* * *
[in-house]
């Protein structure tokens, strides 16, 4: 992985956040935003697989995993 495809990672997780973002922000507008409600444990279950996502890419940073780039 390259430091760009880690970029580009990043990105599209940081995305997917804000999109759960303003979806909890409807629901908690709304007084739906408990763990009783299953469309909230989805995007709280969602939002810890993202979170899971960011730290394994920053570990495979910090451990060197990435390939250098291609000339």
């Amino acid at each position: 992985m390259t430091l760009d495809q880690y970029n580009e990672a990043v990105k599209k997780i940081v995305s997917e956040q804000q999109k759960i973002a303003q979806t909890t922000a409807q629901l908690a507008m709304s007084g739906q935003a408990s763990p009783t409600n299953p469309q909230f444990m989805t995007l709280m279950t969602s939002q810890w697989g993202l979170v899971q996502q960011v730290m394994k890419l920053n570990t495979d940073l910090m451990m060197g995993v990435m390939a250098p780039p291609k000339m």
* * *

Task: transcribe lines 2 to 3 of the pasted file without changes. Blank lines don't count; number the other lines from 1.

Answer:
């Protein structure tokens, strides 16, 4: 992985956040935003697989995993 495809990672997780973002922000507008409600444990279950996502890419940073780039 390259430091760009880690970029580009990043990105599209940081995305997917804000999109759960303003979806909890409807629901908690709304007084739906408990763990009783299953469309909230989805995007709280969602939002810890993202979170899971960011730290394994920053570990495979910090451990060197990435390939250098291609000339």
């Amino acid at each position: 992985m390259t430091l760009d495809q880690y970029n580009e990672a990043v990105k599209k997780i940081v995305s997917e956040q804000q999109k759960i973002a303003q979806t909890t922000a409807q629901l908690a507008m709304s007084g739906q935003a408990s763990p009783t409600n299953p469309q909230f444990m989805t995007l709280m279950t969602s939002q810890w697989g993202l979170v899971q996502q960011v730290m394994k890419l920053n570990t495979d940073l910090m451990m060197g995993v990435m390939a250098p780039p291609k000339m």